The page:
What is the Possible Hottest Temperature the Universe Has Ever Been?

We know the lowest possible temperature is “absolute 0” degrees Kelvin, or -273.15 degrees Celsius (-459.67 degrees Fahrenheit). So we know about extreme cold, but what about the extreme hot temperature or the maximum possible temperature?

Physics is a bit unclear as to what the hottest possible temperature looks like, but in theory such a thing exists, or at least has ever existed. It’s called the Planck temperature, but like everything in life, it’s not as simple as that.

What Is Temperature?

The first thing that comes to our mind when we think of temperature is the description of the amount of heat contained in an object. Or not for that matter.

What Is The Difference Between Heat And Temperature?

Heat or thermal energy is an important part of the explanation. According to our understanding of heat, it flows from higher temperature region to lower temperature region.

But from a physics point of view, thermal energy is roughly the average of random motion between particles, such as atoms and molecules, in a system.

When two objects with different amounts of thermal energy are placed close enough to the touch, random movements are combined until the two objects are in equilibrium. Heat, a form of energy, is measured in joules.

On the other hand, temperature explains, at least in theory, the transfer of energy from a hotter area to a colder area. It is usually described as a scale in units such as Kelvin, Celsius, or Fahrenheit.

A candle flame can have a higher temperature than an iceberg, but the amount of thermal energy in a heated wick doesn’t matter much if it’s placed on a frozen mountain.

What Is Absolute Zero?

Absolute zero is a temperature, this is the point on the temperature scale at which thermal energy can no longer be removed from the system due to the laws of thermodynamics.

In the practical world, this exact spot is always out of reach. But we can get very close. All we need is a way to reduce the average amount of thermal energy distributed among the particles of the system, perhaps using a laser or an appropriate type of flipping magnetic field.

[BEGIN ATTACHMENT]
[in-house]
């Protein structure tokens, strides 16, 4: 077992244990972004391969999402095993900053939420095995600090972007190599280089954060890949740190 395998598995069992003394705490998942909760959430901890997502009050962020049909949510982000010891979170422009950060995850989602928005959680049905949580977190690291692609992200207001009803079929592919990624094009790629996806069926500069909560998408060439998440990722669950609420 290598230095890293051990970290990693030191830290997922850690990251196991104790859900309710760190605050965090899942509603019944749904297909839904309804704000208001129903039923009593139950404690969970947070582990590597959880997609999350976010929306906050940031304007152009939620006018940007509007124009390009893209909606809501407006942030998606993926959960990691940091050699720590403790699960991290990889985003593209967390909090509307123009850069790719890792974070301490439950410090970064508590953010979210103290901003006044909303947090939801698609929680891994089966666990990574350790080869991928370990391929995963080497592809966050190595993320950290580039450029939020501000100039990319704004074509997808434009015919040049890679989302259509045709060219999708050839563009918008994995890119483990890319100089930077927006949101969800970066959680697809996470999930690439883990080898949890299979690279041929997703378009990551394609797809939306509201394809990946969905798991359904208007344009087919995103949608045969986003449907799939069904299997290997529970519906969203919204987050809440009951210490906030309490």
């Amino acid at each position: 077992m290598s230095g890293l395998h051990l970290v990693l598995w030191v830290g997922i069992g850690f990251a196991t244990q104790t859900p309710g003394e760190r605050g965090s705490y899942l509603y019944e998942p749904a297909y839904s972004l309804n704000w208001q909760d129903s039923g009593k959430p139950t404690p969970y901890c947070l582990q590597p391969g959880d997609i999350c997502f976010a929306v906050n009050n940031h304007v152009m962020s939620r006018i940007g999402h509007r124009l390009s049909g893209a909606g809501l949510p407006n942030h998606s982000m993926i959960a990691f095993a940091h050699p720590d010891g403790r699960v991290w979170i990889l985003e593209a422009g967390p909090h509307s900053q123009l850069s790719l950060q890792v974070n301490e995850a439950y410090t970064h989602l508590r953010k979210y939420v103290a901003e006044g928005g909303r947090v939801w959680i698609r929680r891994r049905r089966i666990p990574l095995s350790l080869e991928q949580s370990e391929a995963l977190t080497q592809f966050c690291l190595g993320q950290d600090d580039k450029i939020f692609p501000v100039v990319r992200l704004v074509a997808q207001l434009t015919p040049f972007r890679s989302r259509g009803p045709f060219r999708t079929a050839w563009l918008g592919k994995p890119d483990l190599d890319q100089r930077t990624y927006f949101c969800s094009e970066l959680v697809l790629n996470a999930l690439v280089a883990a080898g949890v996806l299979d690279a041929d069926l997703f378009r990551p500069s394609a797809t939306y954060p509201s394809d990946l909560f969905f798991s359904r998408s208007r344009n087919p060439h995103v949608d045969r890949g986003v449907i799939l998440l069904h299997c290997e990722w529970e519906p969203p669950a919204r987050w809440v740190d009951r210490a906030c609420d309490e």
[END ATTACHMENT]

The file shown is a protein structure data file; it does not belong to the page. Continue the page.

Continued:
But in the end, there is always an energy average that leaves a temperature slightly above the theoretical limit that can be extracted.

What Is The Highest Extreme Temperature?

If absolute zero places a limit on the amount of heat that can be obtained from a system, it is natural that there is also a limit on the amount of heat that can be put into the system. There is! In fact, there are some limitations depending on the specific system we are talking about.

At one pole there is a Planck temperature, which is equivalent to 1.417 x 10³² Kelvin (Or very higher than 141 millions of million degrees). This is what people often refer to as “absolute hot”. Nothing in the universe today comes close to such temperatures, but they existed briefly at the dawn of time.

For a brief period of one second, one unit of Planck’s time, when the universe was only one Planck’s length, the random motion of its contents was as extreme as possible.

When it gets a little hotter, forces like the electromagnetic and nuclear forces will become equal to gravity. To explain what this looks like, you’ll need some unfamiliar physics that combines what you know about quantum mechanics with Einstein’s general theory of relativity.

This is also a very specific condition. Time and space will never be so limited again. The best the universe can do today is only the few trillions that are created when atoms are pushed together in a collider.

What Are The Other Observations About Absolute Heat?

Thermal energy represents the average motion of system components. All you need is a small proportion of particles flying randomly enough to be called “hot”.

So what if we change this state and get more fast particles than slow ones? This is what physicists call the inverse Maxwell-Boltzmann distribution, which is strangely explained using values that go below absolute zero.

This strange system seems to have abandoned the laws of physics. Not only does it quantify negative values down to absolute zero, but it’s technically hotter than positive values. Literally hotter than the heat.

A strange statistical phenomenon that cannot be seen in any one corner of the universe. First, it will require an infinite amount of energy, and then it will require more energy.

That doesn’t mean you can’t change the rules slightly and do something similar. This was demonstrated in 2013 by physicists at the Ludwig Maximilian University in Munich and at the Max Planck Institute for Quantum Optics in Germany. But they used atomic gases under very specific conditions that imposed their own upper energy limits.

What Are The Results Of The Observations?

The result is a stable system of particles with kinetic energies so great that nothing else can push them inside. The only way to describe this particular location is to use a negative Kelvin or billionth of a degree lower temperature scale absolute zero.

This bizarre state is theoretically capable of absorbing thermal energy from colder as well as hotter spaces, making it an extreme temperature monster.

In this universe, machines can work at over 100% efficiency and feed on both hot and cold air, seemingly defying the laws of thermodynamics.

Leave a Comment